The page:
Nutrition Unscrambled

2010 Dietary Guidelines: Focus on High Quality Protein

By Marcia Greenblum, MS, RD
February 2nd, 2011

On January 31st, the USDA and HHS presented the 2010 Dietary Guidelines and thereby upheld their Congressionally mandated responsibility to provide science-based nutritional and dietary guidance to the general public in a document that serves as the foundation for federal nutrition education and promotion programs. This was the first time the dietary guidelines were based on an evidence based body of scientific knowledge, reviewed by an elite group of scientific advisors, and written to suggest best practices for the many stakeholders that produce and deliver food to the American public. This is no small task and those who participated should be widely commended.

A main focus of the guidance is to consume nutrient dense foods. Nutrient density, possibly an unfortunate term, defines a food by its nutrient content for the amount of calories it provides. According to the 2010 Dietary Guidelines for Americans, individuals should “increase the amount and variety of seafood consumed” and “replace protein foods that are higher in solid fats”. Choosing foods that supply high quality protein with minimal solid or unhealthful fats would be an example of nutrient density. If seafood and fish were plentiful and affordable it would be easy to “increase the amount and variety of seafood consumed” as recommended. Milk, meat, poultry, and eggs in addition to seafood supply high quality protein along with many valuable nutrients in natural combinations that have supported life on earth and allowed mankind to evolve. Therefore, for optimal health it is important to vary lean protein foods including lean meat, poultry, eggs, beans and peas, soy products, and unsalted nuts and seeds to get a full complement of all the needed nutrients.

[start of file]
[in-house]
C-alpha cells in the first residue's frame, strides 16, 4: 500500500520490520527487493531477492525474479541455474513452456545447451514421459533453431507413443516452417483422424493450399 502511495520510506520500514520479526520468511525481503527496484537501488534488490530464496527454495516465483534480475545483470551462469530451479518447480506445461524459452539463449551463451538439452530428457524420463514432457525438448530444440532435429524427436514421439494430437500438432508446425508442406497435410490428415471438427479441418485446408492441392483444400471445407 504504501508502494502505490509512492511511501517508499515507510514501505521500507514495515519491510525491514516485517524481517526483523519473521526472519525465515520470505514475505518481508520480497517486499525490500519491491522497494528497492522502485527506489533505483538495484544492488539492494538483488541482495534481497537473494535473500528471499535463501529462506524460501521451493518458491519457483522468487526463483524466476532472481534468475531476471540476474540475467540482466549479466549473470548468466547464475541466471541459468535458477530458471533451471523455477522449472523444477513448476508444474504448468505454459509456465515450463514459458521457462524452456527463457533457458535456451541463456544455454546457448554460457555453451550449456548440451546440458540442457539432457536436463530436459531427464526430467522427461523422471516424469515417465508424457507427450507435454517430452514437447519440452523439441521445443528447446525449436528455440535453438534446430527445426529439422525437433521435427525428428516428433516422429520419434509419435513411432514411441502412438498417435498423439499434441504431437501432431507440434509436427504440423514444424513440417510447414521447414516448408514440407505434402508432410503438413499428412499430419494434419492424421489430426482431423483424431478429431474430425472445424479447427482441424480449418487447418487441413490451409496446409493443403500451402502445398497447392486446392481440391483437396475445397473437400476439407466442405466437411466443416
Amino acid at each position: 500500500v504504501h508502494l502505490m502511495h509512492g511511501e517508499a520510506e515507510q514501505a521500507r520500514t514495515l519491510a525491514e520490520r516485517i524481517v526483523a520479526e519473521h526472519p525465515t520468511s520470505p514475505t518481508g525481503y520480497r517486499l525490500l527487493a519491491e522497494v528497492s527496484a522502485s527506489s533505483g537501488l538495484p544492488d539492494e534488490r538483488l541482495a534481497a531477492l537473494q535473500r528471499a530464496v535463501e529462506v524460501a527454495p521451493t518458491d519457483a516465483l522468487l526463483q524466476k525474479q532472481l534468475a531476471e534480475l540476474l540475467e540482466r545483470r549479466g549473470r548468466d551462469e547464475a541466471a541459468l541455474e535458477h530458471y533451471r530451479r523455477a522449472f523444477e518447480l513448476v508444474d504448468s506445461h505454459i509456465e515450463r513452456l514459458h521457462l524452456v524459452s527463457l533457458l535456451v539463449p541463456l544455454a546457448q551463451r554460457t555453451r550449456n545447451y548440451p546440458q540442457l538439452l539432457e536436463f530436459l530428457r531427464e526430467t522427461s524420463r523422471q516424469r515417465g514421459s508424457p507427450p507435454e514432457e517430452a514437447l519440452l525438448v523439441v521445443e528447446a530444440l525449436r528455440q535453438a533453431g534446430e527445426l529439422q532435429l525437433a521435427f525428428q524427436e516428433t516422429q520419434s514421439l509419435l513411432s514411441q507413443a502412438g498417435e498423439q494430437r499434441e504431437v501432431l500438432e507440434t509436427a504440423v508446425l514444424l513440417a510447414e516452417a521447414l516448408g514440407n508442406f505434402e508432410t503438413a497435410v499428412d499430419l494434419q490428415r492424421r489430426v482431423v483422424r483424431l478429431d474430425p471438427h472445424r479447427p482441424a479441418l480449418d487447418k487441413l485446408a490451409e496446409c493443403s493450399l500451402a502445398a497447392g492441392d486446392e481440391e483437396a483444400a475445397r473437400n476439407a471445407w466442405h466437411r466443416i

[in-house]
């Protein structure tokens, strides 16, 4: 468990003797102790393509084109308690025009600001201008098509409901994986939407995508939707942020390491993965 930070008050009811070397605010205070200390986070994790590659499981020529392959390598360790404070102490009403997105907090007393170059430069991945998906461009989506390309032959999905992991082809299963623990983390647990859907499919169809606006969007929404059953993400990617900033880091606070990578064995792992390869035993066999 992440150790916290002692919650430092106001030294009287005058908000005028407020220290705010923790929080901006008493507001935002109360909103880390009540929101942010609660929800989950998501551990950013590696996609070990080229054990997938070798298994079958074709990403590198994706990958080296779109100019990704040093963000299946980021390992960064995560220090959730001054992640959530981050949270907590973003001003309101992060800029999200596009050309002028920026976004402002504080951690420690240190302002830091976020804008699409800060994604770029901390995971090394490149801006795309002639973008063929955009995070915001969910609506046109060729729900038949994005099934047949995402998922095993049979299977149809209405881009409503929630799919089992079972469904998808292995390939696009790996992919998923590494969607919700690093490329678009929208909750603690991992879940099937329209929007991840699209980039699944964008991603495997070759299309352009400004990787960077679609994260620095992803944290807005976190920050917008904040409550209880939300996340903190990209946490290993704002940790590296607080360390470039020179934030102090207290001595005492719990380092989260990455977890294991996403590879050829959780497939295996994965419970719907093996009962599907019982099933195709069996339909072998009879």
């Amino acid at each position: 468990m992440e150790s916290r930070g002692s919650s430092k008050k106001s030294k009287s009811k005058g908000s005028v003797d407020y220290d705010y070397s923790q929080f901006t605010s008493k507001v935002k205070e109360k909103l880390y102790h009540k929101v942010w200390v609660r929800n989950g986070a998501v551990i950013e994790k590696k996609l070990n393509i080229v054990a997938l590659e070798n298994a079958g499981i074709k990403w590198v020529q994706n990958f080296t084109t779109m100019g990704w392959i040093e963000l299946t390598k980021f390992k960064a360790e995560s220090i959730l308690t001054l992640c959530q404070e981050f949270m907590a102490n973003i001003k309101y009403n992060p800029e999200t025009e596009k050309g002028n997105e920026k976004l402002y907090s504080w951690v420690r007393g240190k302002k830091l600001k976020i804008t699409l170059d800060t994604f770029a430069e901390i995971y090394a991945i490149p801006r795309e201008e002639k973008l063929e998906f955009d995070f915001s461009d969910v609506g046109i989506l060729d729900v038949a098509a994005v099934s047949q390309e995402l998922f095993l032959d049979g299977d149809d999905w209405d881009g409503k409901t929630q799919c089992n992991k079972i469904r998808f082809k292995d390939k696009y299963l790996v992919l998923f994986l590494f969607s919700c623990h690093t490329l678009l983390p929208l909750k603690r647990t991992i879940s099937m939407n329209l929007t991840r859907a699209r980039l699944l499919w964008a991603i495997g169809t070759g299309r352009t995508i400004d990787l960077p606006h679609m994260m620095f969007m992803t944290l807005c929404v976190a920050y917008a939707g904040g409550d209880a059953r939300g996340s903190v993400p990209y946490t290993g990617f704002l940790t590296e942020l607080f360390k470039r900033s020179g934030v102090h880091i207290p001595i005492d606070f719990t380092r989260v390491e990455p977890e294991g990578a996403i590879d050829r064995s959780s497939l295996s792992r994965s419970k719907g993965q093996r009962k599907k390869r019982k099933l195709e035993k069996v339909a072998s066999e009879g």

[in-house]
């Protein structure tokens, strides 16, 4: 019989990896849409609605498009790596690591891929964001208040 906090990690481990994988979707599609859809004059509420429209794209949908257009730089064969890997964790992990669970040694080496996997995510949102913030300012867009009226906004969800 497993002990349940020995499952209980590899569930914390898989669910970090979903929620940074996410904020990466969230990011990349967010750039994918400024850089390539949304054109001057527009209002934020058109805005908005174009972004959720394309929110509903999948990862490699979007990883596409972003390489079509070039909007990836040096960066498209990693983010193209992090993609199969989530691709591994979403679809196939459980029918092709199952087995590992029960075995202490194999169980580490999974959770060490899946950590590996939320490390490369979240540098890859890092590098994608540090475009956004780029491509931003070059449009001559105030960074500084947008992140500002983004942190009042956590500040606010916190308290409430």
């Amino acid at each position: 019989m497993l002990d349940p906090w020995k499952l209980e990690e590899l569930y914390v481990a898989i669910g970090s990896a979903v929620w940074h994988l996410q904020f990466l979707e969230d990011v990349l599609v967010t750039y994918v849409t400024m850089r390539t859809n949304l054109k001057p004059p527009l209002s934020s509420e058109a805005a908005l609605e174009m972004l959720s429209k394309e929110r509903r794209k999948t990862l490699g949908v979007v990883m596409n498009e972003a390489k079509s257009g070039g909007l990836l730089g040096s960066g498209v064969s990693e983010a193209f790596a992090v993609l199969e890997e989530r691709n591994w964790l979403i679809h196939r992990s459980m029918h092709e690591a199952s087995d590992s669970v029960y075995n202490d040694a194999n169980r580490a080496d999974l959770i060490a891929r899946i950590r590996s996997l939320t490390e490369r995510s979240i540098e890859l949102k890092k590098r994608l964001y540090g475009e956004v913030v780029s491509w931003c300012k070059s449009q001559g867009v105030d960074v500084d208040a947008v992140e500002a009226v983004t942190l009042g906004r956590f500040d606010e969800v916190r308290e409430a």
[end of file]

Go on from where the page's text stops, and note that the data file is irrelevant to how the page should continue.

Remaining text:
Although the 2010 Dietary Guidelines are correct in stressing the importance of incorporating more fruits, vegetables and whole grains into the American diet, it is still important to remember that high quality protein foods supply many nutrients such as heme iron, vitamin B12, calcium and zinc which are in short supply in fruits/vegetables and whole grains. If there are foods to be avoided, I would suggest the grain based desserts (pie, pastry, granola bars) which from the tables and charts within the guidance document appear to supply substantial amounts of both solid fats and added sugar without a sufficient nutrient balance.

- Marcia

One Response to “2010 Dietary Guidelines: Focus on High Quality Protein”

  1. Mouthguard says:

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    Regards,

    Mouthguard

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Nutrition Unscrambled  is written by nutrition experts with the Egg Nutrition Center, which is funded by the American Egg Board. It is monitored and maintained by the public relations agency of record. The mission of the Egg Nutrition Center is to be a credible source of nutrition and health science information and the acknowledged leader in research and education related to eggs. For more information, click here.

About the Bloggers

Mitch Kanter, Ph.D. is the Executive Director of the Egg Nutrition Center. For more information about
Mitch, click here.
Marcia Greenblum, MS, RD is the Senior Director, Nutrition Education at the Egg Nutrition Center. For more information about Marcia, click here.
Anna Shlachter, MS, RD, LDN is the Program Manager, Nutrition Research and Communications at the Egg Nutrition Center. For more information about Anna, click here.

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All information provided within this blog is for informational and educational purposes only and it is not to be construed as medical advice or instruction. Please consult your physician or a qualified health professional on any matters regarding your health or before making changes to your diet or health behaviors.